kbps (Kilobits per second): The rate at which data is sent over a communication line. The typical household modem runs at 56.6 kpbs.

live Christian streaming: Internet streaming or broadcasting of live video and/or audio of a Christian church service, Christian event, Christian conference, Christian music, or any other event that one would like to make available for viewers on the internet.

live church: An internet video or audio broadcast of a Christian church service, live, as it is going on. Social ability to exchange comments, questions, or help promote can be achieved through media outlets such as Twitter, Blog, and Facebook.

live church streaming:Live streaming or broadcasting of a church service as it is happening. This is usually a big benefit for those church memembers that are unable to physically be at the church location but would like to observer the service. This includes, but not limited to military, disabilities, injuries, sickness, out of country, and on vacation.

live church service:Live broadcast or stream of an ongoing Christian church service for viewers to watch on the internet.

live flash streaming: Live streaming or broadcasting of an event as it is happening in the Adobe Flash format which is supported by most computers as well as mobile, tablets and e-readers.

live sermon streaming: Live streaming or broadcasting of sermons that are currently being broadcast over the internet at a church, Christian service, conference, Bible study, event, and meetings.

live streaming service: Live streaming or broadcasting of an ongoing Christian church or Bible study service that is currently taking place.

lossy compression: An encoding or compression method that eliminates redundant and unnecessary data in a file in order to compress it more tightly.

Mbps (Millions of bits per second): It is a measure of bandwidth. A unit of information transfer rate. While an ethernet connection can run at 10 Mbps the average household modem still runs at 56.6 kbps (kilobits per second).

MP3: MP3 is the MPEG audio layer 3 standard. Layer 3 is one of three coding schemes (layer 1, layer 2 and layer 3) for the compression of audio signals defined by the MPEG committee. Layer 3 uses perceptual audio coding and psychoacoustic compression to remove the redundant parts of a sound signal. It also adds a MDCT (Modified Discrete Cosine Transform) that implements a filter bank, increasing the frequency resolution 18 times higher than that of MPEG audio layer 2.

MPEG: MPEG is a digital video and audio compression format that was defined by the Moving Pictures Experts Groups which is part of the International Standards Organization (ISO). MPEG is a lossy compression method which uses Interframe compression. Interframe compression assumes that although action is happening, the background in most video frames remains the same. This means that it is not necessary to compress each entire frame, but only the differences between them. The Interframe method compresses three types of frames: I-Frames, P-Frames and B-Frames.

MPEG-4: MPEG-4 defines how multimedia streams – video, audio, text, data – are transmitted as individual objects. MPEG-4 is a compression/decompression technology that aims to achieve interactivity, efficiency and stability in narrow-band transmissions. On a broader level, MPEG-4 aims to pave the way toward a uniform, high quality encoding and decoding standard, that would replace the many proprietary streaming technologies in use on the Internet today. MPEG-4 is also designed for low bit-rate communications devices, such as mobile receivers or wristwatches that can display video. These devices are usually wireless and can have different access speeds depending on the type of connection and traffic. To overcome this problem, MPEG-4 supports scalable content. Content is encoded once and automatically played back and transmitted at different rates, depending on the available network connection.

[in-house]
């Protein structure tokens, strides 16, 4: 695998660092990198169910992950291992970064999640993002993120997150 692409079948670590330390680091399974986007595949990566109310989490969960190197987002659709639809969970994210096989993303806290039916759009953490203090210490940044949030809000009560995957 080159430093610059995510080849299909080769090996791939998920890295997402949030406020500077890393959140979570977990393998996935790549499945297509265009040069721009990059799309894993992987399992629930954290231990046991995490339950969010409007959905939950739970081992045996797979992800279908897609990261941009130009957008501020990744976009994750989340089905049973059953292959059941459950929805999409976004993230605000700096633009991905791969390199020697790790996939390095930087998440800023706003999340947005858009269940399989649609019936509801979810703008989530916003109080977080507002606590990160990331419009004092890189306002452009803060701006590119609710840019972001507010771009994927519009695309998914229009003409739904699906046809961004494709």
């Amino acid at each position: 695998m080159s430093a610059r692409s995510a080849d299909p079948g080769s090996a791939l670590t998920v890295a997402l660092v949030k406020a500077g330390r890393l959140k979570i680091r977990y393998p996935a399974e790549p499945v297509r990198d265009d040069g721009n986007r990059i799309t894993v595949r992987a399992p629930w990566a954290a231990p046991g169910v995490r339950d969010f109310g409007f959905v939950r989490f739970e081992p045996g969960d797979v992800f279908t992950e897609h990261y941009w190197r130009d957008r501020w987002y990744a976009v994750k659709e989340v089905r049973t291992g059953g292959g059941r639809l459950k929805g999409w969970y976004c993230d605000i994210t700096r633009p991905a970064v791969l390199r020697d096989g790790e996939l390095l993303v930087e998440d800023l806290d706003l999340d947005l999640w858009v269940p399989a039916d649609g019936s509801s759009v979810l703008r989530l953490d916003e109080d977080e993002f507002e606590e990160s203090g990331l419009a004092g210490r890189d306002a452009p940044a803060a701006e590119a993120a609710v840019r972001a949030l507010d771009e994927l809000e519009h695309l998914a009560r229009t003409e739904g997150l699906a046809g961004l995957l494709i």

multicast: A process which allows a server to send one stream to multiple recipients. This is different from traditional streaming media, where each user connects separately to a server.

multimedia: The integrated presentation of text, graphics, audio, video and animation, mostly on computers.

net congestion: Describes a situation that occurs when there is some significant and unexpected delay between the server’s transmission of bits and the client’s reception of them.

NTSC (National Television Standards Committee): A set of standard protocols developed in 1953 for the broadcast/ reception of television signals within the United States. It has remained the same since its inception except for the addition of new parameters for the color signal. NTSC scans 525 lines in each image.

on demand: Programming that is available when you want it, instead of when a broadcaster wants to send it.

online church: The capability of having a Christian church related content available online either live or pre-recorded for online visitors and others desiring to tune in over the internet.

packet: A chunk of data organized in a block for transmission over an IP network. Usually contains header information with origin and source address, and employs error-correction.

packet loss: Any delay or loss of packets in a transmission, usually caused by a slow or congested network. Packet loss causes breaks or hiccups in data, resulting in audio gaps or video distortion.

PAL (Phase Alternation Line): The standard protocol for television broadcast/reception used in Europe. PAL scans the video image 625 times horizontally.

Podcast (Christian Podcasting): A podcast is a digital media file, or a series of such files, that is distributed over the Internet using syndication feeds for playback on portable media players and personal computers. A podcast is a specific type of webcast which, like ‘radio’, can mean either the content itself or the method by which it is syndicated; the latter is also termed podcasting. The host or author of a podcast is often called a podcaster.